James' 24 Hour Test Ride or "Why am I Mr. Pink?"

On January 14th our pals over at All-City released the new Mr. Pink road bike. We were lucky to be one of the few shops to have a few in stock on the day of the launch. All-City had been leaking little tid-bits for a few days leading up to the launch. Judging by the reaction on social media we knew the new Mr. Pink was going to be huge! 

As a shop owner, it can be hard to communicate how certain bikes ride. A 15 minute test ride around the block will give you a pretty good idea of fit and feel, but how it will handle on different road services, in varying weather conditions or up that long hill on your commute to work isn't easy to determine from inside the shop.

We've never had anyone come back from an All-City test ride unsatisfied but we thought, "What if you could test ride a bike for 24 hours? Then you'd really know, with all certainty, how a bike feels before you take it home." So we decided to run a contest allowing the lucky winner to own a brand new Mr. Pink for an entire day. 

James was the lucky winner and he was kind enough to write up a little review for everyone documenting his day in the life. Thanks James.  

-Spoked Matt

Why am I Mr. Pink?


Smooth, fast, beautiful, and practical. 

Ever since I saw the cherry red Mr. Pink on a shop floor in 2014, I have wanted one. Columbus steel, clearance for huge tires (32s - or some 35s!), fender mounts, and great style. Road, commuting, gravel - this is a bike that could take you a lot of places. I ended up buying a different All-City that day (Nature Boy) - and three others since then (Space HorseNature Boy Zona, and Log Lady) - but it had always stayed in my mind.

Fast forward to 2017. 

Over the last few years, All-City has been tweaking and improving their lineup, and the Mr. Pink is no exception. Gone are the PF30 bottom bracket, ten speed Shimano/FSA groupset, mixed cockpit components, and steel fork. The 2016 model introduced the BSA bottom bracket and Rival 22 group, and the latest iteration adds a matching Zipp cockpit and a slick Whisky carbon fork that was engineered specifically to match this bike. The complete build package is as nice as anything All-City has ever put together, and the Merckx Team Motorola-inspired paintjob is just killer.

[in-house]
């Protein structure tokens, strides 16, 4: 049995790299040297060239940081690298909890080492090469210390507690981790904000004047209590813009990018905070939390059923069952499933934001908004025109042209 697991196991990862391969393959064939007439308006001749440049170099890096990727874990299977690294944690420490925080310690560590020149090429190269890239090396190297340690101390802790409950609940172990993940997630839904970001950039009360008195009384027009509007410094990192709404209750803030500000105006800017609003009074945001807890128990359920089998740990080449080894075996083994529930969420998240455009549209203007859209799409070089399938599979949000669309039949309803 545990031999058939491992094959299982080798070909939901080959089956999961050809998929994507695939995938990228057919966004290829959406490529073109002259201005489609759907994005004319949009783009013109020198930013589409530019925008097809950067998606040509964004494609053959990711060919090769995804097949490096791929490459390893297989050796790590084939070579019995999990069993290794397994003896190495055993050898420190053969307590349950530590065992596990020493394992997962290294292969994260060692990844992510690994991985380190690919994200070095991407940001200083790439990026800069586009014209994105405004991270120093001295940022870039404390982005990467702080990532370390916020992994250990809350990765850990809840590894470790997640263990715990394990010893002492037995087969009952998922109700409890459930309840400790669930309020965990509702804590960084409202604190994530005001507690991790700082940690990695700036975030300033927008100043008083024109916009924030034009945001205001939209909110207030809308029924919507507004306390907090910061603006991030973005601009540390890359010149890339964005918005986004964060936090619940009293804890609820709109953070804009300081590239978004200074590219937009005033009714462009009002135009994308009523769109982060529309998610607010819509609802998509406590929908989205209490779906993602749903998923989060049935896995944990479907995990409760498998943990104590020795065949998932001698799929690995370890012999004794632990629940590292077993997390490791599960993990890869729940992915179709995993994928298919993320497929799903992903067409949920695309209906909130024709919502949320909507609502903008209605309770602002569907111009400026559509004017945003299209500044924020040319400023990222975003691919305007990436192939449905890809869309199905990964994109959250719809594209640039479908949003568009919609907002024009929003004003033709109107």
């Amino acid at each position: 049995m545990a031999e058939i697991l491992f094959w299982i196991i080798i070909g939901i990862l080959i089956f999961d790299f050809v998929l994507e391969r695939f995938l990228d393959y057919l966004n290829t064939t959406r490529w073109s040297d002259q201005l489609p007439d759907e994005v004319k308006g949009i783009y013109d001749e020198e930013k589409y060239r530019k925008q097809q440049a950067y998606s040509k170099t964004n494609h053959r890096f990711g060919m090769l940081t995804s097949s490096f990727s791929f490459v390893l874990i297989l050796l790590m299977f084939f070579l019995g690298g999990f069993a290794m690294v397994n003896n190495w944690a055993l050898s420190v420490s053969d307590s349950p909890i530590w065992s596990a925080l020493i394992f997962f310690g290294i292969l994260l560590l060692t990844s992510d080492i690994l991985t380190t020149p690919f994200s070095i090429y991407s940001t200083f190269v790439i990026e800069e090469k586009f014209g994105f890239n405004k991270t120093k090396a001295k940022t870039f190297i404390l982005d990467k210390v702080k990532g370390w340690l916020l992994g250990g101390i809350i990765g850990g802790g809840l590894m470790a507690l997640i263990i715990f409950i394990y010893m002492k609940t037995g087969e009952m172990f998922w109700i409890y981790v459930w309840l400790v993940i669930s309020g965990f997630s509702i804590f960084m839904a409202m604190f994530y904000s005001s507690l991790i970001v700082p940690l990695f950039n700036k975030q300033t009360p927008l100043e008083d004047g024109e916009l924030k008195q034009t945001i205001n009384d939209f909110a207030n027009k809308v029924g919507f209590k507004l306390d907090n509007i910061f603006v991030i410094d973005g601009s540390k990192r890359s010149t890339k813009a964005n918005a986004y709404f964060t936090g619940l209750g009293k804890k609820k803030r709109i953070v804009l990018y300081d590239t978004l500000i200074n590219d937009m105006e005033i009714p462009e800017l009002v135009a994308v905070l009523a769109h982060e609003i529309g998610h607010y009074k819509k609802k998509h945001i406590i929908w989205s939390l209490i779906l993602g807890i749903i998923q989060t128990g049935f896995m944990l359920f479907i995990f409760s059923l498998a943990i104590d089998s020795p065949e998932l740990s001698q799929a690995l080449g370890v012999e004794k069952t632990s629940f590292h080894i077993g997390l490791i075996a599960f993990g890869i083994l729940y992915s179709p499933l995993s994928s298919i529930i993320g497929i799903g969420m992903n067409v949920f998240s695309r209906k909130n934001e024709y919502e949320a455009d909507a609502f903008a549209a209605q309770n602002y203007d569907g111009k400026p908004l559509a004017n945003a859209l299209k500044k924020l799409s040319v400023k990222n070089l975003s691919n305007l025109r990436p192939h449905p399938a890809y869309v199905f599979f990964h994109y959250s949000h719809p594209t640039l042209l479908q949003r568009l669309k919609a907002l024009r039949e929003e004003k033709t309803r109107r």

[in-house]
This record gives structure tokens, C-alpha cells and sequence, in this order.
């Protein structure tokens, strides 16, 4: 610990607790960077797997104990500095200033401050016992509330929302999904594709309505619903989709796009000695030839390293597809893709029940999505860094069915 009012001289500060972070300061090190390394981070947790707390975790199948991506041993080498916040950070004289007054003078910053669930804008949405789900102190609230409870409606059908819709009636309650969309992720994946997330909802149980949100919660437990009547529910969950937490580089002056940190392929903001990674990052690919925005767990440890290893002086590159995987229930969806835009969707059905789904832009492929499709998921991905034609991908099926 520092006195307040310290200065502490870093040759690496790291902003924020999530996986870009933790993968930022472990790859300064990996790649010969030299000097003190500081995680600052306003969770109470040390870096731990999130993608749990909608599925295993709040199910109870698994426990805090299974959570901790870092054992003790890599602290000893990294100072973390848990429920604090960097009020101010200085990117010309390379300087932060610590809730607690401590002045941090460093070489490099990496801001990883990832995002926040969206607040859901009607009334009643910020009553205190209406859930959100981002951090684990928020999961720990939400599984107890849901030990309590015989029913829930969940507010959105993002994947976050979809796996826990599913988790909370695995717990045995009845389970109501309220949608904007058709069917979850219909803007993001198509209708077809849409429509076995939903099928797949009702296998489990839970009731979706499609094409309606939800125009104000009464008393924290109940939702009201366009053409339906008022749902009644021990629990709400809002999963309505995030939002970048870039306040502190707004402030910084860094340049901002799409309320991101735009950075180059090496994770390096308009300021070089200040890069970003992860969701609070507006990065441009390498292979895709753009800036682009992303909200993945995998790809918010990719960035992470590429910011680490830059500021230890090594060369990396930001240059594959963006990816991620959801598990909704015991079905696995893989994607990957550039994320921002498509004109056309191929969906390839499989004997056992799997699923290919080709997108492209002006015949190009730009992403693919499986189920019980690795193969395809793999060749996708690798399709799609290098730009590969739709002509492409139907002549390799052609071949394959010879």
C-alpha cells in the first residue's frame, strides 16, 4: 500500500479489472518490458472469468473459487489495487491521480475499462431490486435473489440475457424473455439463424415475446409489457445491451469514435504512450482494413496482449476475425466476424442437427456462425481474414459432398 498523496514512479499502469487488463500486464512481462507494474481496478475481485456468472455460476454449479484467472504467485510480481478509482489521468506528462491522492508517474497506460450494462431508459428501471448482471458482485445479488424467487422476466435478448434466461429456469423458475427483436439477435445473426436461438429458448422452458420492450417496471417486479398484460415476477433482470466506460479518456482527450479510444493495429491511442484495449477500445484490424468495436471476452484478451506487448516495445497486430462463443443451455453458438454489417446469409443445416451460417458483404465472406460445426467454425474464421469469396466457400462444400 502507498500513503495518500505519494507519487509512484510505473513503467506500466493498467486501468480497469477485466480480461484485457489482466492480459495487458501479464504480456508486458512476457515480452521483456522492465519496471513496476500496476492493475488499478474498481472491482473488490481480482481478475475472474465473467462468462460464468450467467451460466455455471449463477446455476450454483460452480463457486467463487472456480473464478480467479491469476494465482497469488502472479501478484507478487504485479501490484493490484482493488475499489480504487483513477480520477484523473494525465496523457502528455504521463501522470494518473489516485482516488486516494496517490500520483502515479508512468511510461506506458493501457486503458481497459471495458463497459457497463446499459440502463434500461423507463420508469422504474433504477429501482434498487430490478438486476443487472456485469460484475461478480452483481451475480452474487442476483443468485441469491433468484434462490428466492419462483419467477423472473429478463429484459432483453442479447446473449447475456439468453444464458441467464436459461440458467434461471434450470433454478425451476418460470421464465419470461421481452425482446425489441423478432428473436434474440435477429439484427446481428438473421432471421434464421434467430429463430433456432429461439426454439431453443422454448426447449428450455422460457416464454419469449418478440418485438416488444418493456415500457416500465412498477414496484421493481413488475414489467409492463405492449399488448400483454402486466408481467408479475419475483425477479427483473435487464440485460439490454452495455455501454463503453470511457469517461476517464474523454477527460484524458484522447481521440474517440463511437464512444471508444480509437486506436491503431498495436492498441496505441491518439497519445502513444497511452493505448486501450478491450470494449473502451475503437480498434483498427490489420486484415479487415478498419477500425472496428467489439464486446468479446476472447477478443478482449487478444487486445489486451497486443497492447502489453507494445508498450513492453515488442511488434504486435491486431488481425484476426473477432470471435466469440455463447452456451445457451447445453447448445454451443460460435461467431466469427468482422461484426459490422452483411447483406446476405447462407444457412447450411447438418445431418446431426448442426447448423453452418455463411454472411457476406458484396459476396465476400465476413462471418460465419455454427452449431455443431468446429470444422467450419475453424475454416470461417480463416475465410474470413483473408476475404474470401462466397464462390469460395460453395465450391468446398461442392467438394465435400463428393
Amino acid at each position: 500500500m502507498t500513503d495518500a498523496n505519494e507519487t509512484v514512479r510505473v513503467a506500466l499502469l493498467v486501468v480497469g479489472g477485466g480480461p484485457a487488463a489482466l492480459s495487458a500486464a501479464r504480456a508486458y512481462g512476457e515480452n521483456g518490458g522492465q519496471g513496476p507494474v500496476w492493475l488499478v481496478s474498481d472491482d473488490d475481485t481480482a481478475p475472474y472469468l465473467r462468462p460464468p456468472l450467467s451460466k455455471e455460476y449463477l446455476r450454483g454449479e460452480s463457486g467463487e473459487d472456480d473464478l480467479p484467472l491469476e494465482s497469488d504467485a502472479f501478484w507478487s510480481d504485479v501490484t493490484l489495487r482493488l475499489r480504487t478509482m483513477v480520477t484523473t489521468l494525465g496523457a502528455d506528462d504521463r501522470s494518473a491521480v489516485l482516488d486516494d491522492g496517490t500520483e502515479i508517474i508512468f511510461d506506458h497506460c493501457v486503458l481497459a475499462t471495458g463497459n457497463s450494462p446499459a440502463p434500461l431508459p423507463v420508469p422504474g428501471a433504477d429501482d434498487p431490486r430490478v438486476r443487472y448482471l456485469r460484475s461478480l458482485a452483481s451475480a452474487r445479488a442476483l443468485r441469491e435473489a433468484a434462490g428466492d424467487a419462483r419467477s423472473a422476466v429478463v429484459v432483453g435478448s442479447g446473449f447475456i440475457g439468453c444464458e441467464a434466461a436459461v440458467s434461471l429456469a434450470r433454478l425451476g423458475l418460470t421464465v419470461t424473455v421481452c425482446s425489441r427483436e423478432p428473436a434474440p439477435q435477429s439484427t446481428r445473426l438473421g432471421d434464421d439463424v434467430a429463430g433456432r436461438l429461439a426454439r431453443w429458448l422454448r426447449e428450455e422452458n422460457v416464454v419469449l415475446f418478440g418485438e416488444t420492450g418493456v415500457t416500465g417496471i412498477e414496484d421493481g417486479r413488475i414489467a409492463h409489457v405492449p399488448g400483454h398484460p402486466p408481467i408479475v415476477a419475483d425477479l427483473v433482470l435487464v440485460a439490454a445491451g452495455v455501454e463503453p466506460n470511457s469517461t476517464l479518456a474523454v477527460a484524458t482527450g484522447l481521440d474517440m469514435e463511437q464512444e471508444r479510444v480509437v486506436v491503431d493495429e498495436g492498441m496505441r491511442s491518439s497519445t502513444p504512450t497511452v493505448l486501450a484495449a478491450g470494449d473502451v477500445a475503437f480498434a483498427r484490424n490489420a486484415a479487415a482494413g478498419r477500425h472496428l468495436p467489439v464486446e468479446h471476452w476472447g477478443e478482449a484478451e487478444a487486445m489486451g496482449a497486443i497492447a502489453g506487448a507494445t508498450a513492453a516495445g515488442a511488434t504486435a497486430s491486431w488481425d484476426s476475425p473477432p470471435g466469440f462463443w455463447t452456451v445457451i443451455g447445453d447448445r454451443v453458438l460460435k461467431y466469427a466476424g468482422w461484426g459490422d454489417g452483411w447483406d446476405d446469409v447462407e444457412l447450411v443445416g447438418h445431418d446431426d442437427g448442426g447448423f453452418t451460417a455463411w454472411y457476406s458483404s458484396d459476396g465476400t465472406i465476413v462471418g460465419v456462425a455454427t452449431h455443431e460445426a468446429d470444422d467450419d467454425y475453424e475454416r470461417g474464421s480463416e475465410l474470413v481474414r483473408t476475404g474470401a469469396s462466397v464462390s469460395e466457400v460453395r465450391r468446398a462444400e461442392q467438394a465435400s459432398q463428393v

The ride. 

Spoked Bikes & Stuff raffled a 24-hour test ride as part of their 2017 Mr. Pink Release Party in January. As someone who has wanted one of these bikes for years, I jumped at the opportunity and was fortunate enough to win. The next weekend's forecast was unseasonable - sun all day, and temps in the mid-70s! I installed a saddle that I am familiar with, as well as a set of iSSi road pedals provided by Spoked, and met up with a couple of friends to hit the road. Over the next few hours, I ended up riding fifty six miles total, through road, gravel, grass, and dirt. The Mr. Pink took everything I threw at it like a champ. 


The carbon fork was an upgrade that I was a little skeptical about on paper. I have steel forks on most of my bikes, including my All-Citys. I like the way they look, and really like the way they ride - predictable and solid, but comfortable at the same time. That said, the combination of the Columbus Zona frame with the new Whisky carbon fork makes this bike. It's lighter, sure, so obviously it's going to climb better, but it really eats up the chatter you'll encounter on gravel and rough roads, and even riding on the stock 28c tires, I was as comfortable after a half century as I have ever been. The Rival 22 groupset was practically invisible, which is about as high of praise as I can offer a shift group, especially on a bike I had not ridden before. Never had to think about it, which made it easier to take in the scenery and environment. All-City even thoughtfully spec'ed a WiFli rear derailleur so that you can install an 11-32 cassette for steeper climbs. Add in a set of 32 or 35c tires, there really wouldn't be a limit to the "enduro gravel adventure all-road" rides that you can do. The off-the-rack Mr. Pink has become a legit choice to be one's 'only' road bike.


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